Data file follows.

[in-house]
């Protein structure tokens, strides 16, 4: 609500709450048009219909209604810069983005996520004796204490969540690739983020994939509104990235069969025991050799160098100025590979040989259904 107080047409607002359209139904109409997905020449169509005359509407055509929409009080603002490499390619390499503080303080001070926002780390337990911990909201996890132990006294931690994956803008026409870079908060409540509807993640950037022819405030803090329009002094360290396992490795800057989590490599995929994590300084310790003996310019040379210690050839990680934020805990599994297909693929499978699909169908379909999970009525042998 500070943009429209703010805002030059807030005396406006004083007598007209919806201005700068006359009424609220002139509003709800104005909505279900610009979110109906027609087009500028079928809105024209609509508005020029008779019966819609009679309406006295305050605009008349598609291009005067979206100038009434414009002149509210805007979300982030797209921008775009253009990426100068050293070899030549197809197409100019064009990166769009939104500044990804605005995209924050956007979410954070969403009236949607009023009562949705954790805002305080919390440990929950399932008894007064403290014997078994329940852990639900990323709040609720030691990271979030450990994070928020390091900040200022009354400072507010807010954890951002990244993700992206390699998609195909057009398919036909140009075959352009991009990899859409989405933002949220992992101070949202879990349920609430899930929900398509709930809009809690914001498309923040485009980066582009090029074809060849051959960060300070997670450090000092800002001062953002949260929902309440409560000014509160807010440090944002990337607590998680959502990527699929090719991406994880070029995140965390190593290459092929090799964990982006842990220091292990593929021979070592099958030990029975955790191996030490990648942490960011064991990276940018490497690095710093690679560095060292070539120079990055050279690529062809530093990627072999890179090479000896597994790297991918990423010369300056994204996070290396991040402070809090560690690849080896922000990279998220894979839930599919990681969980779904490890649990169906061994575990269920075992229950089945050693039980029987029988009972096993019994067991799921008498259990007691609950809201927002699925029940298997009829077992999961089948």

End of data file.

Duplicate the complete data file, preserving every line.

[in-house]
């Protein structure tokens, strides 16, 4: 609500709450048009219909209604810069983005996520004796204490969540690739983020994939509104990235069969025991050799160098100025590979040989259904 107080047409607002359209139904109409997905020449169509005359509407055509929409009080603002490499390619390499503080303080001070926002780390337990911990909201996890132990006294931690994956803008026409870079908060409540509807993640950037022819405030803090329009002094360290396992490795800057989590490599995929994590300084310790003996310019040379210690050839990680934020805990599994297909693929499978699909169908379909999970009525042998 500070943009429209703010805002030059807030005396406006004083007598007209919806201005700068006359009424609220002139509003709800104005909505279900610009979110109906027609087009500028079928809105024209609509508005020029008779019966819609009679309406006295305050605009008349598609291009005067979206100038009434414009002149509210805007979300982030797209921008775009253009990426100068050293070899030549197809197409100019064009990166769009939104500044990804605005995209924050956007979410954070969403009236949607009023009562949705954790805002305080919390440990929950399932008894007064403290014997078994329940852990639900990323709040609720030691990271979030450990994070928020390091900040200022009354400072507010807010954890951002990244993700992206390699998609195909057009398919036909140009075959352009991009990899859409989405933002949220992992101070949202879990349920609430899930929900398509709930809009809690914001498309923040485009980066582009090029074809060849051959960060300070997670450090000092800002001062953002949260929902309440409560000014509160807010440090944002990337607590998680959502990527699929090719991406994880070029995140965390190593290459092929090799964990982006842990220091292990593929021979070592099958030990029975955790191996030490990648942490960011064991990276940018490497690095710093690679560095060292070539120079990055050279690529062809530093990627072999890179090479000896597994790297991918990423010369300056994204996070290396991040402070809090560690690849080896922000990279998220894979839930599919990681969980779904490890649990169906061994575990269920075992229950089945050693039980029987029988009972096993019994067991799921008498259990007691609950809201927002699925029940298997009829077992999961089948």